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Examine the relationship between Eddie and Catherine before and after the arrival of Marco and Rodolfo in Act 1 of 'A View from the Bridge'.

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Examine the relationship between Eddie and Catherine before and after the arrival of Marco and Rodolfo in Act 1 of 'A View from the Bridge' The very first conversation between main characters in A View From the Bridge establishes and reveals much about each individual, their roles in the play and the relationships between them. At first glance, the reader is only aware of what appears to be a happy family environment, although even at such an early stage in the play there are hints of possible problems and tensions. It is clear that Eddie is the character of authority in the house. He has Catherine rallying around him and in this first scene we notice that she is always searching for his approval. She is so desperate to be comforted by his affection and support that when Eddie negatively comments on the way she walks, she is "almost in tears" which conveys her as a na�ve and vulnerable child. This 17-year-old girl reduces herself to a baby for Eddie, as she knows this pleases him and is herself reliant on his affection. ...read more.


Eddie has always had supreme control over the household and has always had a certain influence over the situations and people in the house. He has been the object of Catherine's affections for many years; however, the introduction of the Italian brothers gives her a new interest. Her excitement especially towards the handsome Rodolfo troubles Eddie and after their first night in the house, Eddie already senses the threat posed to his and Catherine's relationship. His 'concealed suspicion' is described in the stage directions. He watches Catherine and Rodolfo from the other side of the room with 'his face puffed with trouble'. This scene is then broken by Alfieri commenting on the situation. This was done partly to bridge two different scenes, but also to highlight the immediate result of the brothers' arrival. "There was a trouble in the house that would not go away" Alfieri, page 22. Alfieri's comment confirms our thoughts that from this point the relationship between Eddie and Catherine will inevitably change dramatically. Catherine, upon first sight of Rodolfo becomes enthralled with him. She conveys her fascination like a curious child, although now she is not acting like a child for Eddie's benefit. ...read more.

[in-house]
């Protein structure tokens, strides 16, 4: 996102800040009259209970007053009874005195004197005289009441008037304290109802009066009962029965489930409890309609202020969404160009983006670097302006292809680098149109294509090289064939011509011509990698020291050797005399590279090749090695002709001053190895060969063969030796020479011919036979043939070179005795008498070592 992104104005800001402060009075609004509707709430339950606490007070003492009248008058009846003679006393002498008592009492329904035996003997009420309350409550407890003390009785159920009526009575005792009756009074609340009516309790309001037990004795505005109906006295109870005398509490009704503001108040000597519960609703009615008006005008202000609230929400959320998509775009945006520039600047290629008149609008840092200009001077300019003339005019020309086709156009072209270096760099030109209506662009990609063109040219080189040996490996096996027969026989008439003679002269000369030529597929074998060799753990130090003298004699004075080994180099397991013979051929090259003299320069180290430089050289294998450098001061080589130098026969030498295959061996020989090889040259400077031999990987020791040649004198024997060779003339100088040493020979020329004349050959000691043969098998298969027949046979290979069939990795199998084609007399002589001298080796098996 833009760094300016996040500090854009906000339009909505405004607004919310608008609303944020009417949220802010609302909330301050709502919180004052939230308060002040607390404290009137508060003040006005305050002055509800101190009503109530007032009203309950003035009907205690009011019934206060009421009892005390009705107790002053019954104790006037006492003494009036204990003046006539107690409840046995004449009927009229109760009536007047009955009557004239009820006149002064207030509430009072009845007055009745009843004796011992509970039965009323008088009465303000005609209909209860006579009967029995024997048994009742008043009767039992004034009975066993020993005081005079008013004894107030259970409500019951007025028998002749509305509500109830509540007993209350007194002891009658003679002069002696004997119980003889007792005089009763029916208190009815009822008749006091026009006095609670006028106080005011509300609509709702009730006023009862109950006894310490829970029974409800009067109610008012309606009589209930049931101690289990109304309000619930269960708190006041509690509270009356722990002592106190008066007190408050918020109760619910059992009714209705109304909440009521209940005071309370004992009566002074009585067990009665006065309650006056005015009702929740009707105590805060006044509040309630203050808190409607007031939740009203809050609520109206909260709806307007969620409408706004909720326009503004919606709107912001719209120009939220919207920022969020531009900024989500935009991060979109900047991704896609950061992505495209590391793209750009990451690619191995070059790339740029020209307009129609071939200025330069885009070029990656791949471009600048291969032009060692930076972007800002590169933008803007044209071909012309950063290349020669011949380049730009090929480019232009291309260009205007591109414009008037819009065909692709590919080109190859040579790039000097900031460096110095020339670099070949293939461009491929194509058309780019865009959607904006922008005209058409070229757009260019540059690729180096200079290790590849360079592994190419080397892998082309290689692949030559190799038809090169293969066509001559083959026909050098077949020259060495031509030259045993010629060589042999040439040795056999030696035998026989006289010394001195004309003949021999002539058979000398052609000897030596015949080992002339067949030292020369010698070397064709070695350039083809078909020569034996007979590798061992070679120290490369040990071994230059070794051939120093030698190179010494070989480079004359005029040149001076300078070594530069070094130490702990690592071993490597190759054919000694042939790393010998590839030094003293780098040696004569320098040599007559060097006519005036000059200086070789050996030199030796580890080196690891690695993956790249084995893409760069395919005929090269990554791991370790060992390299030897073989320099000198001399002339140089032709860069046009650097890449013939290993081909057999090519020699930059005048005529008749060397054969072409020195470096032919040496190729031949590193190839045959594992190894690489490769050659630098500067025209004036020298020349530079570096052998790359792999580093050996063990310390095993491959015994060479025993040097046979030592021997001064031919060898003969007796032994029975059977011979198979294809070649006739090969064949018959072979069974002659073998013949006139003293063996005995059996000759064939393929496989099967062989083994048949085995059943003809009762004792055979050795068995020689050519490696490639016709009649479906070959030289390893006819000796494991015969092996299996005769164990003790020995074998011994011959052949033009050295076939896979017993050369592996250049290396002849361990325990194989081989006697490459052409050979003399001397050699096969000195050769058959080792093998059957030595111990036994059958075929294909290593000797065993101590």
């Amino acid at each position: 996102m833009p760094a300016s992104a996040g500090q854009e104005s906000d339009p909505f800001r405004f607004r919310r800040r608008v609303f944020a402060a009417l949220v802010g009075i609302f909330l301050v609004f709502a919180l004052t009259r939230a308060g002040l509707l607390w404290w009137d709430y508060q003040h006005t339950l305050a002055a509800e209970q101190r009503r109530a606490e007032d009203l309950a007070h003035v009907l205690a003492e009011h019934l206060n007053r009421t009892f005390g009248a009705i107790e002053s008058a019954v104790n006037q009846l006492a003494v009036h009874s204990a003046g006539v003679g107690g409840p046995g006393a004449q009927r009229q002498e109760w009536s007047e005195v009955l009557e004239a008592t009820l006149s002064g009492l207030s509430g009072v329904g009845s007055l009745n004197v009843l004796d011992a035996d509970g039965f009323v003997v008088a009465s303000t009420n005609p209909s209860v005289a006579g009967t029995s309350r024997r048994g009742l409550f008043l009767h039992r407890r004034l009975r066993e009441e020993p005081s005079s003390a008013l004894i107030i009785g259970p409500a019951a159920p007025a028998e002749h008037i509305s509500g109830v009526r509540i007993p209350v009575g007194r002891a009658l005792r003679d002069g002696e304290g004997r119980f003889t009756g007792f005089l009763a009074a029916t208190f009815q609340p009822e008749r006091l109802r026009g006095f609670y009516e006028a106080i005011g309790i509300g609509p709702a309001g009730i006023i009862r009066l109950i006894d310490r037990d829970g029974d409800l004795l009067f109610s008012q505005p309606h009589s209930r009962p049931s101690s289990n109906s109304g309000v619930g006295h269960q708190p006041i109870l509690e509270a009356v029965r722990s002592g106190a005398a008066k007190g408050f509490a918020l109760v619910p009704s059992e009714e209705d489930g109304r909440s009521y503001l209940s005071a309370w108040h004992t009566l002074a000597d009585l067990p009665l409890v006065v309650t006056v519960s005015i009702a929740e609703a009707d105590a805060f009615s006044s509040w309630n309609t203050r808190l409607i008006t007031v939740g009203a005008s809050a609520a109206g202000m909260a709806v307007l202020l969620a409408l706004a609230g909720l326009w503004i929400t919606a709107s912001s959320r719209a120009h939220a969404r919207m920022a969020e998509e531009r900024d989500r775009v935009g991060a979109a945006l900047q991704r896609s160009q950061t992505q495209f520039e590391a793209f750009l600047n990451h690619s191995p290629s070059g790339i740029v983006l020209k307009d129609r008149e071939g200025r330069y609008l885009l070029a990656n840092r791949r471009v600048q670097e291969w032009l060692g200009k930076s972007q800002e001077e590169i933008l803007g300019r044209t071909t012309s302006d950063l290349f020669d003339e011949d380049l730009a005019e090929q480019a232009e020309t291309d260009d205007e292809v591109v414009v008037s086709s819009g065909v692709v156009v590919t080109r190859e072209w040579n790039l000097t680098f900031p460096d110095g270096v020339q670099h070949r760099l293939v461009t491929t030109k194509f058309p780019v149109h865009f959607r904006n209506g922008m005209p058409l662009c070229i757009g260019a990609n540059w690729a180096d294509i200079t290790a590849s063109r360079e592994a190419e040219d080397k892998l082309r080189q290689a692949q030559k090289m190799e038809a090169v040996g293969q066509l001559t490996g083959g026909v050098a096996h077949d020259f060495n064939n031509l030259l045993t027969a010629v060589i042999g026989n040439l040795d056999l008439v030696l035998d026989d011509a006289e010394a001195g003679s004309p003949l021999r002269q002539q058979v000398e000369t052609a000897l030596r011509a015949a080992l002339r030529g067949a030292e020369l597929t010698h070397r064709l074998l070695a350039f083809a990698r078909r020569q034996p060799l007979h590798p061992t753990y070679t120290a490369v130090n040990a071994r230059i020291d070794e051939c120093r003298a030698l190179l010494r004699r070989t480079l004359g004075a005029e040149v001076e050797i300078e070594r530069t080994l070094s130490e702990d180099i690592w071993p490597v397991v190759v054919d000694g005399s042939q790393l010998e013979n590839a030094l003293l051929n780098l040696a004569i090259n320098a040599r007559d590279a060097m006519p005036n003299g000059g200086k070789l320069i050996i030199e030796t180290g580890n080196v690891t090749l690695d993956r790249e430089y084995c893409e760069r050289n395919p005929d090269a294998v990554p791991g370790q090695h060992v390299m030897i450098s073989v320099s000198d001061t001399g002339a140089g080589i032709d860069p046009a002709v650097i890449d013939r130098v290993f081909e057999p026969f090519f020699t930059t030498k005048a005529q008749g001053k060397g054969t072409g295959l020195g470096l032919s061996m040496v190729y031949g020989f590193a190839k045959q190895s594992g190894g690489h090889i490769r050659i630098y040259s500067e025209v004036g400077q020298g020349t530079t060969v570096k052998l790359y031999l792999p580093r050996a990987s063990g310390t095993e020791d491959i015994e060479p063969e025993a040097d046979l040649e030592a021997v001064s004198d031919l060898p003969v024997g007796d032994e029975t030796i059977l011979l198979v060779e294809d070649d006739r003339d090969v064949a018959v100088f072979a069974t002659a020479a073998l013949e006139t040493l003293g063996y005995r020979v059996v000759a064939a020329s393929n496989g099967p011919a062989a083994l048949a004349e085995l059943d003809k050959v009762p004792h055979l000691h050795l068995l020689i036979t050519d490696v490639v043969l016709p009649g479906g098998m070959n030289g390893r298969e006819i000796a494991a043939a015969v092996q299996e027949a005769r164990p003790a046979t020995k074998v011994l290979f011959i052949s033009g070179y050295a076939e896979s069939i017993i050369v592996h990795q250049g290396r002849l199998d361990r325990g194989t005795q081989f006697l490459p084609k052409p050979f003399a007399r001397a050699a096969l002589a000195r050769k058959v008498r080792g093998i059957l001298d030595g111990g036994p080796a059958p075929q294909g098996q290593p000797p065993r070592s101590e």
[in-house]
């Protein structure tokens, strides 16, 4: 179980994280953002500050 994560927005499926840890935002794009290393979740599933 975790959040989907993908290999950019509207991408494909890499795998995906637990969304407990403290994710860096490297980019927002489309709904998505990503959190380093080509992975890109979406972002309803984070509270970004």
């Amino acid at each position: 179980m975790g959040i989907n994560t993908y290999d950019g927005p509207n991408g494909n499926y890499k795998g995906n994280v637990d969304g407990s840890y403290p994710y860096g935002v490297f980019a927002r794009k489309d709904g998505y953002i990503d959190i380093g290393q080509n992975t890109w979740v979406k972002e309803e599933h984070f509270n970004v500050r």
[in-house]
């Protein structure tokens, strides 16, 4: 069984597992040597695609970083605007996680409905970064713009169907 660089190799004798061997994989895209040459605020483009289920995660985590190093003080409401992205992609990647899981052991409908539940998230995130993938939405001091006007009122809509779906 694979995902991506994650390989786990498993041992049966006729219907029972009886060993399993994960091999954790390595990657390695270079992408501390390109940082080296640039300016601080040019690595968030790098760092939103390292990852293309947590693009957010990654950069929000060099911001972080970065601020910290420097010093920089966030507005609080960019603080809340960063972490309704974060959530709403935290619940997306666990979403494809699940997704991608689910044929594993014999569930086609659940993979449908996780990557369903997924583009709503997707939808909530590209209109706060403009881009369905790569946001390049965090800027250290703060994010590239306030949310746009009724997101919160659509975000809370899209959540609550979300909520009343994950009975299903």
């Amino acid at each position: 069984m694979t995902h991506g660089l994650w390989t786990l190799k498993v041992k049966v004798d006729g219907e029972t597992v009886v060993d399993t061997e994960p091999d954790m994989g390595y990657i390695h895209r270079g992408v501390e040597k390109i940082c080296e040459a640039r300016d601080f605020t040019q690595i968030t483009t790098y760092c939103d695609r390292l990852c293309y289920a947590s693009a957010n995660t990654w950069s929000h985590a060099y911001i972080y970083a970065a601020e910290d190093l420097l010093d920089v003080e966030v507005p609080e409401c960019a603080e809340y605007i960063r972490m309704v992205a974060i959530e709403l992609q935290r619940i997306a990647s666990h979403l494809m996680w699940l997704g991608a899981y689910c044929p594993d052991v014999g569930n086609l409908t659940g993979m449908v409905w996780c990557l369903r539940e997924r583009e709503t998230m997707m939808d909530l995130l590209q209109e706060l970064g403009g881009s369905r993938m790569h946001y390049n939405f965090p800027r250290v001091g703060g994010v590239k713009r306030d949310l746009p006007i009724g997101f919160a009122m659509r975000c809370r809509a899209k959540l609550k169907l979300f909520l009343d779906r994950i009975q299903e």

It is the point at which Catherine realises she must stand up to Eddie. Eddie, who still believes he is in control orders that Rodolfo should not stay out late with Catherine. No one protests to this demand, and so Catherine who has become tired of hearing the man she loves denounced, challenges Eddie's authority by asking Rodolfo to dance. Eddie is not defeated so easily though, so he tests Rodolfo to a boxing lesson. He does this to humiliate Rodolfo and show his own manhood in an attempt to win back Catherine's affection. However the situation only worsens for Eddie when Marco gets involved. By the end of the scene everyone in the house was questioning Eddie's authority, Catherine could no longer trust Eddie and he felt that she had betrayed him. Act 1 undoubtedly saw the relationship between Eddie and Catherine completely turn around. In the beginning the pair had a close, if somewhat questionable bond. Although the introduction of Rodolfo and consequentially Eddie's growing jealously and possessiveness, leads Catherine to free herself from her dependence of Eddie into the arms of Rodolfo. Their relationship was left in tatters by the end of the act and since Catherine had grown up there was no turning back. Ellen Taylor 11E ...read more.

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